So, the exhibition of marine mammals does exactly the opposite of what the industry rhetoric claims: instead of sensitizing visitors to marine mammals and their habitats, it desensitizes humans to the cruelty inherent in removing these animals from their natural habitats and holding them captive.


Zoos, aquaria and dolphinaria have increasingly promoted themselves as conservation centres, emphasizing their role as Noe ark. In fact, they do no more than produce new individuals of a limited group of species and do not maintain true conservation programs.

While several zoos have programs to breed endangered species in captivity with the intention that these animals be used in restocking depleted populations, this is not the case with dolphins. Only one facility attempted a captive breeding program for baiji or Yangtze river dolphins (Lipotes vexillifer).

Baiji-at-waters-surface-to-breathe-showing-blowholeBaiji or Yangtze river dolphin (Lipotes vexillifer) (Picture: Mark Carwardine, Arkive).

Moreover, the number of centres that invest money in conservation programs are few in number and the amount of money is less that 1% of their benefits. Fewer than 5 to 10 percent of zoos, dolphinaria and aquaria are involved in conservation programs, either in natural habitat (in situ programs) or in captive settings (ex situ).

Nevertheless, in Europe these centres are obliged for law to develop conservation programs to free the animals breeding in captivity to the nature. The truth is that the overwhelming majority of marine mammal species currently being bred in captivity is neither threatened nor endangered. In addition, the success of these programs would be in the capability to introduce the animals in the nature, what has been done in few chances.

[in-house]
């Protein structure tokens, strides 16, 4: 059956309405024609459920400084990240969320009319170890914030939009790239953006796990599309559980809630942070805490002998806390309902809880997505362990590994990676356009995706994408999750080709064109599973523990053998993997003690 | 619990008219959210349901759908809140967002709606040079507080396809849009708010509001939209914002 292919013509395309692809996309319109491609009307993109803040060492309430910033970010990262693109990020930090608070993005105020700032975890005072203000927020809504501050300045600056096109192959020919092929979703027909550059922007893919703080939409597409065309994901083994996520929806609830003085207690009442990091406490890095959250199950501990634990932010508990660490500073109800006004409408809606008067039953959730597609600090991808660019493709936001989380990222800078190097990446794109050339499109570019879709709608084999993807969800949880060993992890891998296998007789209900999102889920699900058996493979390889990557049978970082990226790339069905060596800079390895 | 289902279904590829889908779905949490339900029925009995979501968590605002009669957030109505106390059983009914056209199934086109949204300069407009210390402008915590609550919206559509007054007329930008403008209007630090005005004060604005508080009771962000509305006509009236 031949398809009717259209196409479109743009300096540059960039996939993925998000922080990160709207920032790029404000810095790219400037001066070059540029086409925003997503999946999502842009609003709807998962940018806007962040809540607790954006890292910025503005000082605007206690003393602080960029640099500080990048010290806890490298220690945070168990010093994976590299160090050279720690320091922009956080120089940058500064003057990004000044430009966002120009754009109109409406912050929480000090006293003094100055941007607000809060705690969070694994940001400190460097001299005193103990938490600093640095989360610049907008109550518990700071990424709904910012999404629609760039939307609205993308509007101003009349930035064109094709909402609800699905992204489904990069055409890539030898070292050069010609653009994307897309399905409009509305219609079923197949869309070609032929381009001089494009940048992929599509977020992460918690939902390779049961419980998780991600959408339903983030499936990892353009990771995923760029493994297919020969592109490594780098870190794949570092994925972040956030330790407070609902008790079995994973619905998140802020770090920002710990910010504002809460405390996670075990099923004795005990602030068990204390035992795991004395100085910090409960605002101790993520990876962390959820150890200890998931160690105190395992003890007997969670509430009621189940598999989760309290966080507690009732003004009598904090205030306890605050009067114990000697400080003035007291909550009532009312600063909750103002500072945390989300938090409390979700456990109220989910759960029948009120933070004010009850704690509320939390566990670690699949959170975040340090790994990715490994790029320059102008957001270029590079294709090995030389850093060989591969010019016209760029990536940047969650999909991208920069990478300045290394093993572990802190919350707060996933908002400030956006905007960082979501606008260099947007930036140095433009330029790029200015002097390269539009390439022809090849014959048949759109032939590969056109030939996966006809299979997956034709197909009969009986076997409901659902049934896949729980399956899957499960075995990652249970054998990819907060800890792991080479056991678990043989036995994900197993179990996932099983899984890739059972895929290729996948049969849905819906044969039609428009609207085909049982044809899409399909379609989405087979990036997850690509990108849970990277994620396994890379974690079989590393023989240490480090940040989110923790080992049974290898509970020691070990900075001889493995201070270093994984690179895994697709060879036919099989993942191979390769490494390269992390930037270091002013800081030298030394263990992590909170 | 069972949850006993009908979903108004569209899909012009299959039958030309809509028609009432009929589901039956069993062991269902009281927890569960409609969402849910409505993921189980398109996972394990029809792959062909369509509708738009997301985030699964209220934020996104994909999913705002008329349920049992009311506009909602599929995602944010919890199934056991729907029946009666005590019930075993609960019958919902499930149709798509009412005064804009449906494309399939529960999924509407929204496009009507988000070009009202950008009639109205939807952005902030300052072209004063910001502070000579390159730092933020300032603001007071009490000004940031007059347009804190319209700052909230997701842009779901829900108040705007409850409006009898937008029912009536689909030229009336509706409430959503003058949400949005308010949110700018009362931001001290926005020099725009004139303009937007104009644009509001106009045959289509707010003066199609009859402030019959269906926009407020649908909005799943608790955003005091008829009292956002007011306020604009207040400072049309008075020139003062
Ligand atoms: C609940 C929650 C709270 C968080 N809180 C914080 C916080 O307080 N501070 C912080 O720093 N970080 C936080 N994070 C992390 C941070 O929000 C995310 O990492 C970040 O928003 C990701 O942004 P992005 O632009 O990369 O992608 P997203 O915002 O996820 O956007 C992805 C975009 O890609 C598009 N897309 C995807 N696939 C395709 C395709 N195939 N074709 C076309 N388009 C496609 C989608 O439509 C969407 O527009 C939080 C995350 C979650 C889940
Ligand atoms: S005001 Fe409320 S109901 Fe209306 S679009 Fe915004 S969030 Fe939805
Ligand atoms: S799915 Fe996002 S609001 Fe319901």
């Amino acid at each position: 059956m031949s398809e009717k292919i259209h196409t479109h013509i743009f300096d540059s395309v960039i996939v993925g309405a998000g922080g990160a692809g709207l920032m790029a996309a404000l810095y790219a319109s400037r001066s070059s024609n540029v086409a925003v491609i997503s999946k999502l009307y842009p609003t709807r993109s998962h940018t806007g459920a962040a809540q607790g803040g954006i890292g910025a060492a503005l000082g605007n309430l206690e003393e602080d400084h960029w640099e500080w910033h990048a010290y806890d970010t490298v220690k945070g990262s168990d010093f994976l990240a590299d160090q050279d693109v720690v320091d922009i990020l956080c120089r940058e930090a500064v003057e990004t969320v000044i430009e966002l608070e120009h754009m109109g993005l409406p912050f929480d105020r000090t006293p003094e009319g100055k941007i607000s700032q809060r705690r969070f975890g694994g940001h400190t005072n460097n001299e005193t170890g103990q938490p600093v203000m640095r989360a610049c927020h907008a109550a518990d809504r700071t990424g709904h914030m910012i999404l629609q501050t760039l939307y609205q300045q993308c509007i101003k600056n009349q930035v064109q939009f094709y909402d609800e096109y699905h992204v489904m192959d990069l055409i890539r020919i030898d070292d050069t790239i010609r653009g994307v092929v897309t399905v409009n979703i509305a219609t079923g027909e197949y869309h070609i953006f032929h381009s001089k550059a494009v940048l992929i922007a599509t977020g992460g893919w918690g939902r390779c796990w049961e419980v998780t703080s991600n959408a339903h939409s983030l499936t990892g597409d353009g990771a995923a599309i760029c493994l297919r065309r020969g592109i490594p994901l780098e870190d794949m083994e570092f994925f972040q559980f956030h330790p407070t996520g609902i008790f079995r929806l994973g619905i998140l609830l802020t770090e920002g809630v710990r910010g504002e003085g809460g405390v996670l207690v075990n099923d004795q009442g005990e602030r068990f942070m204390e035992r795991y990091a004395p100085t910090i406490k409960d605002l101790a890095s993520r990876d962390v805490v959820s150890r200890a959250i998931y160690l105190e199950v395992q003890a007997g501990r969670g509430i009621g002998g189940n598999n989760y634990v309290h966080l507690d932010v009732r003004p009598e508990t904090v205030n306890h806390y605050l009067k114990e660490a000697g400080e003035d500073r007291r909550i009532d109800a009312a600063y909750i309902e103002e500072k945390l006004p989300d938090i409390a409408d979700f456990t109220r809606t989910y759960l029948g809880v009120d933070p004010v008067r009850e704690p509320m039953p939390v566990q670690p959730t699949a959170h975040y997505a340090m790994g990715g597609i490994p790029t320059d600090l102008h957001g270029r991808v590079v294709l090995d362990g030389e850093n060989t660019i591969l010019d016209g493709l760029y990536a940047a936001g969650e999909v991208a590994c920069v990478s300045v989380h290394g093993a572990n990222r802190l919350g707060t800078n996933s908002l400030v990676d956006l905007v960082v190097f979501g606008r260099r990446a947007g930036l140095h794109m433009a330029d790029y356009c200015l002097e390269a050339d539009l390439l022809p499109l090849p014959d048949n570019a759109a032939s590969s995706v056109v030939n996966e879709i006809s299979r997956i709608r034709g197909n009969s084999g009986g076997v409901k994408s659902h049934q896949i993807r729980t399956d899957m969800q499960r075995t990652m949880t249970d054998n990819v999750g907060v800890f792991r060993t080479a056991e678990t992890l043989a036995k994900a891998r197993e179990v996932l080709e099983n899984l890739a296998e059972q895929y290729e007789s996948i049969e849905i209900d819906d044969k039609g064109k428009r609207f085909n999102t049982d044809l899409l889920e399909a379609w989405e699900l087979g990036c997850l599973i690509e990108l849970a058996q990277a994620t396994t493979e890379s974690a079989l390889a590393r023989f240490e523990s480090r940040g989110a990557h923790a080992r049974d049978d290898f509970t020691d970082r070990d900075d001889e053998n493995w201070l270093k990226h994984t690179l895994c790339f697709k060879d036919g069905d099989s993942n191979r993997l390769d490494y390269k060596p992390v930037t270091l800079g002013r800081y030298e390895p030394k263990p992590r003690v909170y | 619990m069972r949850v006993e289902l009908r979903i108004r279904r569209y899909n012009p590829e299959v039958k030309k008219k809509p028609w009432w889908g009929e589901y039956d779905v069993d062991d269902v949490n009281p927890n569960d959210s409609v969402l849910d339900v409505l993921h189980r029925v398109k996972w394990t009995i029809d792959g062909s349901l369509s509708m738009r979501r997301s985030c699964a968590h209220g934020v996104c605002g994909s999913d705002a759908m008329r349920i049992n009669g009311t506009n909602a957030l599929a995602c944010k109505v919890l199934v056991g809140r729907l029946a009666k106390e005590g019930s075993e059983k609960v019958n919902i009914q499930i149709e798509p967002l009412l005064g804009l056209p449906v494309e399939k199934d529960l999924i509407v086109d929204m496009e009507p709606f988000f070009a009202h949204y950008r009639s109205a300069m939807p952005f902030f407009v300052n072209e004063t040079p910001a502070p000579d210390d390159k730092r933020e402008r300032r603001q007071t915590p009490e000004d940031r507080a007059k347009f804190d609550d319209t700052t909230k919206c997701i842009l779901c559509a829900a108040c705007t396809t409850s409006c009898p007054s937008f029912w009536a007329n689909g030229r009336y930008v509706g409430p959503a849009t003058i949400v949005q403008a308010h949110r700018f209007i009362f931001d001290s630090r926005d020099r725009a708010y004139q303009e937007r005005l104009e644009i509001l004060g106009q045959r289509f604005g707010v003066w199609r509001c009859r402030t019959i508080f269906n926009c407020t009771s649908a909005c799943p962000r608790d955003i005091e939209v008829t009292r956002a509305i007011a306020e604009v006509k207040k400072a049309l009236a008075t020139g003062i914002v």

What is worse is that many dolphinaria and aquaria are buying animals directly captured in the wild populations.


All cetacean capture methods are invasive, stressful and potentially lethal, despite the method generally considered the better consists on chasing them by small boats and then herded together and encircled by a net. The process is so traumatic that mortality rates shoot up six-fold in the first five days of confinement. The dolphins not selected and released from the net may experience a similar risk of dying once the capture operators have left the area.

japan-environment-dolphinsCapture of dolphins in Japan during a seine-net capture (Picture: Adrian Mylne, Reuters)

The most violent and cruel method of collecting cetaceans for dolphinaria is the drive fishery, used primarily in Taiji and Futo, Japan. A fleet of small ships produce underwater noise with metal pipes to force the dolphins to go into shallow water. Some of the animals are set aside for the public display facilities, while the rest are killed for human and pet food and other products.